Goodwick horse training school plans denied

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PLANS for a north Pembrokeshire equine training school for a business that doesn’t yet exist on some of the best agricultural land have been turned down by the national park.

In an application submitted to Pembrokeshire Coast National Park, Mr G W Richards sought permission for a 39-metre-long sand school for use in ‘breaking’ and training horses at Llanwnwr Farm, Trefasser, Goodwick.

An officer report, recommending refusal, said the proposed site was located “within an agricultural field which The Predictive Agricultural Land Classification Map identifies as Grade 3a land”.

It adds: “Best and most versatile agricultural land is defined in Planning Policy Wales as Grades 1, 2 and 3a. Land in grades 1, 2 and 3a should only be developed if there is an overriding need for the development. Officers consider that the applicant has not demonstrated an overriding need for the sand school to be located on agricultural land classified as best and most versatile. A recommendation to refuse planning permission is made.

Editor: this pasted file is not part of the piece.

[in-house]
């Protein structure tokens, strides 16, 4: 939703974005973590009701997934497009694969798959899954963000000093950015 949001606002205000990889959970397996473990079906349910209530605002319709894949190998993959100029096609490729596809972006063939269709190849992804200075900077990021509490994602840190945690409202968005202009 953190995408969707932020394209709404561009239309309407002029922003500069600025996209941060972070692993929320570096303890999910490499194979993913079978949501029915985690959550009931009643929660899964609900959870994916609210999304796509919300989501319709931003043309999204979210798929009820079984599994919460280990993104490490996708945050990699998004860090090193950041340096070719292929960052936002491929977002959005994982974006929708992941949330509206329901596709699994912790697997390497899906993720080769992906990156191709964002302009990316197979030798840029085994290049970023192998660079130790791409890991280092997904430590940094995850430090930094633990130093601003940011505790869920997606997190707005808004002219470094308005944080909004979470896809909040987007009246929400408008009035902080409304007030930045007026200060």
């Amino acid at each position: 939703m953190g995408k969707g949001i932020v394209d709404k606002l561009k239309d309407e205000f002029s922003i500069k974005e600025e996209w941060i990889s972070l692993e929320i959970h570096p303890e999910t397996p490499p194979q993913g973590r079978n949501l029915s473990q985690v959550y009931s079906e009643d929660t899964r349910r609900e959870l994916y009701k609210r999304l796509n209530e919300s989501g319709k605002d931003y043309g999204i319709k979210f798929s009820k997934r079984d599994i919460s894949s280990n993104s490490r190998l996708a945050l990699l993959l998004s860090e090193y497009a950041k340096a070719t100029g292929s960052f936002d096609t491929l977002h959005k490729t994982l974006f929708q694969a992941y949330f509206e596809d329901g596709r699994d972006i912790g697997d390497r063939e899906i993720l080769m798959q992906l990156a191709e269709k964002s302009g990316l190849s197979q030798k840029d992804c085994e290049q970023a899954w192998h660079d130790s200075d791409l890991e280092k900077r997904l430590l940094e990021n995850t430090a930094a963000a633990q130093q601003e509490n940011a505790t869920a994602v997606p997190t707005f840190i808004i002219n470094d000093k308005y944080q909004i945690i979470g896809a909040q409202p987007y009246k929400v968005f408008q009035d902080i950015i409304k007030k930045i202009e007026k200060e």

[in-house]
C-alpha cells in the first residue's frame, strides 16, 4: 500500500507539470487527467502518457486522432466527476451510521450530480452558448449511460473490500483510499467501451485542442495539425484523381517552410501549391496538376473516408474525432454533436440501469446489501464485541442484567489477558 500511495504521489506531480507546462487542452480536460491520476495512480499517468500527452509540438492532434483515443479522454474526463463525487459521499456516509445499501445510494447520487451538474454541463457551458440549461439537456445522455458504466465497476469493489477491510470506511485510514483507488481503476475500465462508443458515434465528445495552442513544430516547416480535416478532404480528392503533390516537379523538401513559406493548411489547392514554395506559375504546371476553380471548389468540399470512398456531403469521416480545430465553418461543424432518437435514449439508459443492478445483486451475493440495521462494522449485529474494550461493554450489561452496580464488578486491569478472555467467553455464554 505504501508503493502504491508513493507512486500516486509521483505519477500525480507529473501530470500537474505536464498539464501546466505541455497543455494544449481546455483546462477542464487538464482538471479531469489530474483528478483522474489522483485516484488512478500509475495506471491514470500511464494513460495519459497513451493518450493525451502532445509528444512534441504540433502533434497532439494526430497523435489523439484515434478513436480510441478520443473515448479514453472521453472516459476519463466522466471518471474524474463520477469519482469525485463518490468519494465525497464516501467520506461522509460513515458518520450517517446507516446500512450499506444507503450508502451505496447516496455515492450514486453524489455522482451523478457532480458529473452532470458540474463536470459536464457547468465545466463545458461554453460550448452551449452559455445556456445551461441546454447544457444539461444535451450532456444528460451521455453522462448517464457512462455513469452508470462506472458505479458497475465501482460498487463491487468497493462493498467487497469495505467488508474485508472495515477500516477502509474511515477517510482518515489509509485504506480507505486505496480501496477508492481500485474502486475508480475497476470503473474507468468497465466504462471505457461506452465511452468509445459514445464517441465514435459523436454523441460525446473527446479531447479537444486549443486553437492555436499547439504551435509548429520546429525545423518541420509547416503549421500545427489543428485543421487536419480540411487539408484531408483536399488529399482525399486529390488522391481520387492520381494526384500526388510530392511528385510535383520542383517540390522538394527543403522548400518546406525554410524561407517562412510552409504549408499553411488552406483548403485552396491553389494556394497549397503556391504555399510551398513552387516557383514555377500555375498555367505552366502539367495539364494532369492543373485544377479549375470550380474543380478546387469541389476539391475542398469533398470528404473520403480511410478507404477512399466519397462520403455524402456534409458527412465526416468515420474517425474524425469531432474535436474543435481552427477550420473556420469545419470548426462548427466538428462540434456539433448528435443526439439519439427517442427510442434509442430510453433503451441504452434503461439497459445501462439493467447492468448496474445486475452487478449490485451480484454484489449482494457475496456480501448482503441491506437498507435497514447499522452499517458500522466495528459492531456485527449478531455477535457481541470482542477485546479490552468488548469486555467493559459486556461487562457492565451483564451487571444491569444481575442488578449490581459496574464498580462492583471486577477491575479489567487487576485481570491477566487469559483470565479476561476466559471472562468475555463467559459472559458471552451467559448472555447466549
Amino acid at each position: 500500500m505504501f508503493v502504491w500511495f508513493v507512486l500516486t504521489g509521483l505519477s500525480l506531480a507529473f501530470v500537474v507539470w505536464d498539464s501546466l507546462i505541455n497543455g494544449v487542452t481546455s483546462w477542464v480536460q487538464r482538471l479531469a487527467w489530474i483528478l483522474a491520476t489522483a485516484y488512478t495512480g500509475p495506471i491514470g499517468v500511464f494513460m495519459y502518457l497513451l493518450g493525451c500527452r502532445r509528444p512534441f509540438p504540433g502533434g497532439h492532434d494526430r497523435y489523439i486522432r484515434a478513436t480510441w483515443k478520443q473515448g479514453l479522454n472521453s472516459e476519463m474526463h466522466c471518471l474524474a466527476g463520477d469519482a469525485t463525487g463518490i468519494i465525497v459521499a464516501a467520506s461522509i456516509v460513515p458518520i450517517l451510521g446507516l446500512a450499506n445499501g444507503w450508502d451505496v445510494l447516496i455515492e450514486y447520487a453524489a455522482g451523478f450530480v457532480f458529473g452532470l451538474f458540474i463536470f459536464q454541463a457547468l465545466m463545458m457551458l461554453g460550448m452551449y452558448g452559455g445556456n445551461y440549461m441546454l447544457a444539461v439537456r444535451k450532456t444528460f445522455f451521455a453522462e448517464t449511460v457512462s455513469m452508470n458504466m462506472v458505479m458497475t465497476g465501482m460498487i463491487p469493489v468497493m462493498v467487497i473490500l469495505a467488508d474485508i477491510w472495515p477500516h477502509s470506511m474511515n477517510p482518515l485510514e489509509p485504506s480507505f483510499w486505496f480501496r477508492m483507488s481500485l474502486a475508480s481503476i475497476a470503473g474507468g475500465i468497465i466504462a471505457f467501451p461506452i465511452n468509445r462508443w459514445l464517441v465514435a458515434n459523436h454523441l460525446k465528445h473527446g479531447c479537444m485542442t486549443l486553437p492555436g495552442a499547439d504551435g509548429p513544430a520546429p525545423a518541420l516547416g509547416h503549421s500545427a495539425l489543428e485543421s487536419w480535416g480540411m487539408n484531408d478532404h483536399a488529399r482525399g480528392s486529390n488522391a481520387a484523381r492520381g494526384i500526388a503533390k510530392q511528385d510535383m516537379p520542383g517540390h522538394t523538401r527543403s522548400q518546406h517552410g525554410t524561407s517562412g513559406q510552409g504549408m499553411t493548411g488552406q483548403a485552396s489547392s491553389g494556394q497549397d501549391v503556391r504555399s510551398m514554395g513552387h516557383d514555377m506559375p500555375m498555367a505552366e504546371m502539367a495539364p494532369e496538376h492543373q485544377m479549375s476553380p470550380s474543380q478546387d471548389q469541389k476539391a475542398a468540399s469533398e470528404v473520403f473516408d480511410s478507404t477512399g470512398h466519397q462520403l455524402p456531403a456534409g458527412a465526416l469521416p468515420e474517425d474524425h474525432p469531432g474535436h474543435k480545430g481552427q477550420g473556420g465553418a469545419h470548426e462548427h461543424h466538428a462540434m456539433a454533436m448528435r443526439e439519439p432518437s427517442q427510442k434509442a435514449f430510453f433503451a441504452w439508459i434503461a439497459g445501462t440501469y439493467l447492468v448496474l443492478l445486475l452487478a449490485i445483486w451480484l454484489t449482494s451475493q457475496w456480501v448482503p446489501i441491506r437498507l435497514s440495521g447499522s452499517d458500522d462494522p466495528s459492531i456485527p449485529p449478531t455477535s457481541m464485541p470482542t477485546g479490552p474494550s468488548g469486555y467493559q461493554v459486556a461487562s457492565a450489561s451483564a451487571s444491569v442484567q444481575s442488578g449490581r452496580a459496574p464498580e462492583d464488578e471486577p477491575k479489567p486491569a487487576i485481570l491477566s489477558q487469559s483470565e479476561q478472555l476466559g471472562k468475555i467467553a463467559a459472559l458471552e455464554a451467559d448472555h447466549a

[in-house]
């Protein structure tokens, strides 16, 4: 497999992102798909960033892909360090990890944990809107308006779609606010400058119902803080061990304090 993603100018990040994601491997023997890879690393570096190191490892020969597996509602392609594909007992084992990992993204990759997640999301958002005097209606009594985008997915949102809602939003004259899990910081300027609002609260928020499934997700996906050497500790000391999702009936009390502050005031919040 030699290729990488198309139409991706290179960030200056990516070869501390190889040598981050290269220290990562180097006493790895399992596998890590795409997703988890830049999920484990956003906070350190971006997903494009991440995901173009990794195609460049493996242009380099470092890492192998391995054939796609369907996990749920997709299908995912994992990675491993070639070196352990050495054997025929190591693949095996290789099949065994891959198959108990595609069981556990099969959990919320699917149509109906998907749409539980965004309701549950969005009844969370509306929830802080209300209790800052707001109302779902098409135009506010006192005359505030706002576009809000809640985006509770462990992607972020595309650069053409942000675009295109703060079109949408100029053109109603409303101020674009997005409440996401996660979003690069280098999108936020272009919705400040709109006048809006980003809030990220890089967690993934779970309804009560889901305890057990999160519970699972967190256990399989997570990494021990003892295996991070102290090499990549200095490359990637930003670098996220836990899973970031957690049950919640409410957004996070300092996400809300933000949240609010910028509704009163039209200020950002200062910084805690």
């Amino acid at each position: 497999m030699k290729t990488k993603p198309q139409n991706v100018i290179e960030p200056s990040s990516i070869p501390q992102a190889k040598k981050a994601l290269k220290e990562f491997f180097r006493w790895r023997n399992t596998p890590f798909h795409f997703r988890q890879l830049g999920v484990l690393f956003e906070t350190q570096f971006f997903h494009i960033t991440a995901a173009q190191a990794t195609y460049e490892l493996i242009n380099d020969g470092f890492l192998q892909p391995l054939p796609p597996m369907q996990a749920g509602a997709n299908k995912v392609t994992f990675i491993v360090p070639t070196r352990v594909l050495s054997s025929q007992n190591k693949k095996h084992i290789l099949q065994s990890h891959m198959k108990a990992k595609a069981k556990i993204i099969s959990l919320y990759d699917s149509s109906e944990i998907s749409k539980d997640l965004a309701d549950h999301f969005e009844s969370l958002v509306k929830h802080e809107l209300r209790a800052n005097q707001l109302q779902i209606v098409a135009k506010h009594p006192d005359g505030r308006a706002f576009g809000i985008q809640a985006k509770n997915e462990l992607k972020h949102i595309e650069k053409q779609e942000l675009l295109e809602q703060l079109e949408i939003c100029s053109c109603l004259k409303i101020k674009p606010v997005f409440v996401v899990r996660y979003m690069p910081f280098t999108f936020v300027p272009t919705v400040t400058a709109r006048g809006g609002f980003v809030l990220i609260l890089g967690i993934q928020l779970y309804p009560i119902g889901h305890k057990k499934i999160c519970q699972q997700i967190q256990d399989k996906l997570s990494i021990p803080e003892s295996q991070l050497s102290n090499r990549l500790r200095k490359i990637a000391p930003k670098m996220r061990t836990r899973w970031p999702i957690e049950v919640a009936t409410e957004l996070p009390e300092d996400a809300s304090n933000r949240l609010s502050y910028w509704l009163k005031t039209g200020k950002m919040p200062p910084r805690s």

“The proposal is to develop a sand school for use in ‘breaking’ and training horses. The Design and Access Statement states that this will allow the applicant’s son to stay within the area and develop a small business on the family farm. The business does not currently exist.

“The proposed use involving breaking and training horses is a use which typically requires a countryside location. In this particular case however, the proposal is for a business that does not yet exist and very limited information has been submitted to support the proposal.   In addition to the lack of justification for the use, Officers have significant concerns regarding the specific proposed location of the proposal. Planning Policy Wales Edition 12 section 3.58 states that agricultural land of grades 1, 2 and 3a is the best and most versatile, and should be conserved as a finite resource for the future.”

The application was refused on the grounds it would be “an unjustified development in the open countryside which would result in the loss of best and most versatile agricultural land (Grade 3A)” and “The proposed development is not considered to be well designed in terms of place as other land within the applicant’s control is available of a lower grade agricultural land value”.